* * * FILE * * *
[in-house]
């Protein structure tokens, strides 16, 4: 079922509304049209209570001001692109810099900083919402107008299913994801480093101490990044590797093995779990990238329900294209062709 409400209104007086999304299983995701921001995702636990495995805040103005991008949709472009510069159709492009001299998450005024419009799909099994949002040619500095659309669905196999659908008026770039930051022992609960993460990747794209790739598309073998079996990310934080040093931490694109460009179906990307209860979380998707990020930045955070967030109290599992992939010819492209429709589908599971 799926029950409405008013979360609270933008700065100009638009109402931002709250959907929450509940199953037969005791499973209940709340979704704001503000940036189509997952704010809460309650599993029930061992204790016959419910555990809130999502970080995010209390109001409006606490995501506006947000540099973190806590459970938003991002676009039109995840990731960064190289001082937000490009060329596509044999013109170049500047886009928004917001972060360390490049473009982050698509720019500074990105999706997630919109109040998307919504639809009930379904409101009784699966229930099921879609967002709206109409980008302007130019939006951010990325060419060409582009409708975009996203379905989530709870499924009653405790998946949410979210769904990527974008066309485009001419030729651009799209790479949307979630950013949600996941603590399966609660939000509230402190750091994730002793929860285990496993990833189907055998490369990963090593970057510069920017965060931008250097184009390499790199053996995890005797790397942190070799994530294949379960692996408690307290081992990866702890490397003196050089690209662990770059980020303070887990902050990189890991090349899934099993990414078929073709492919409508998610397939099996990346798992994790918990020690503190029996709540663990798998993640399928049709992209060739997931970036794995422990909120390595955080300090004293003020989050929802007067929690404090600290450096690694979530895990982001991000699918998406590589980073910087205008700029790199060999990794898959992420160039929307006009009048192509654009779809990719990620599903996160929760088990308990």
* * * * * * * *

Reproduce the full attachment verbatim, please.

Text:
[in-house]
């Protein structure tokens, strides 16, 4: 079922509304049209209570001001692109810099900083919402107008299913994801480093101490990044590797093995779990990238329900294209062709 409400209104007086999304299983995701921001995702636990495995805040103005991008949709472009510069159709492009001299998450005024419009799909099994949002040619500095659309669905196999659908008026770039930051022992609960993460990747794209790739598309073998079996990310934080040093931490694109460009179906990307209860979380998707990020930045955070967030109290599992992939010819492209429709589908599971 799926029950409405008013979360609270933008700065100009638009109402931002709250959907929450509940199953037969005791499973209940709340979704704001503000940036189509997952704010809460309650599993029930061992204790016959419910555990809130999502970080995010209390109001409006606490995501506006947000540099973190806590459970938003991002676009039109995840990731960064190289001082937000490009060329596509044999013109170049500047886009928004917001972060360390490049473009982050698509720019500074990105999706997630919109109040998307919504639809009930379904409101009784699966229930099921879609967002709206109409980008302007130019939006951010990325060419060409582009409708975009996203379905989530709870499924009653405790998946949410979210769904990527974008066309485009001419030729651009799209790479949307979630950013949600996941603590399966609660939000509230402190750091994730002793929860285990496993990833189907055998490369990963090593970057510069920017965060931008250097184009390499790199053996995890005797790397942190070799994530294949379960692996408690307290081992990866702890490397003196050089690209662990770059980020303070887990902050990189890991090349899934099993990414078929073709492919409508998610397939099996990346798992994790918990020690503190029996709540663990798998993640399928049709992209060739997931970036794995422990909120390595955080300090004293003020989050929802007067929690404090600290450096690694979530895990982001991000699918998406590589980073910087205008700029790199060999990794898959992420160039929307006009009048192509654009779809990719990620599903996160929760088990308990």